The Challenge: In the United States, costs for medical services are nearly impossible for patients to ascertain before getting care. Moreover, health insurers typically only renegotiate with clinical providers once every five to seven years and not concurrently with their local competitors. The lack of transparency and competitive tension results in inefficiencies and severe dislocations—meaning the economy’s largest sector is also perhaps the only one in which market forces are absent.
This gets the focus back on reestablishing the doctor-patient relationship.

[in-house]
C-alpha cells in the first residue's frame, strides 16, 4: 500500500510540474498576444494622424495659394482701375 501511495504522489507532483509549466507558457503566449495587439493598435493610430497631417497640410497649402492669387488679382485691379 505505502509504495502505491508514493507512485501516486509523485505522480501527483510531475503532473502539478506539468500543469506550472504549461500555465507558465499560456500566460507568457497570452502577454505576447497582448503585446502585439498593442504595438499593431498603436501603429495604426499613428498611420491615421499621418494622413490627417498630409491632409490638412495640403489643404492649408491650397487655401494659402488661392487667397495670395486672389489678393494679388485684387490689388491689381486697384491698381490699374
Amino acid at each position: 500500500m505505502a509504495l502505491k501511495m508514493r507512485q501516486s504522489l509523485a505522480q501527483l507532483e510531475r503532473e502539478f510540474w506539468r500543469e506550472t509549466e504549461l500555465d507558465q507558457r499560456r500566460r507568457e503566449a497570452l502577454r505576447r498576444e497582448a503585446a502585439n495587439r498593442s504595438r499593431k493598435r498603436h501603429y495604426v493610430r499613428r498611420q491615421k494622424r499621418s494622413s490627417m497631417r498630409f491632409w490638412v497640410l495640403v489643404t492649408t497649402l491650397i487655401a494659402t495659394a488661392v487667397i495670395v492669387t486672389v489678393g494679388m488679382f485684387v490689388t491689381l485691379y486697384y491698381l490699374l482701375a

The Strategy: It’s a challenge that has long fascinated Jonathan Weiss, who founded and successfully sold three international health-care companies between 2000 and 2012. The first, Nations Healthcare, became the largest private-sector hospital organization partnered with the British National Health Service (NHS). The NHS guaranteed millions of cases under multiyear agreements to hospital groups, such as Nations Healthcare, which vied for the opportunity to build, staff, operate, and own these centers of excellence. In the United States, health-care providers for the most part are paid based upon inputs rather than quality of care, Weiss said. By contrast, the public-private initiative that the NHS sponsored first required hospitals to warranty high standards of clinical outcomes and then set them to compete based on a single and easily comparable variable: price. Having been on the provider side, Weiss recognized that competition and marginal pricing could be harnessed to great effect in the health-care industry, and so founded Endeavour Health and Premier Health Partners, marketplace platforms in which health-care providers competed on cost and clinical quality in real time to attract consumers. “This gets the focus back on reestablishing the doctor-patient relationship whereby facilities and systems exist to serve the patient through serving the clinician, rather than vice versa,” Weiss said.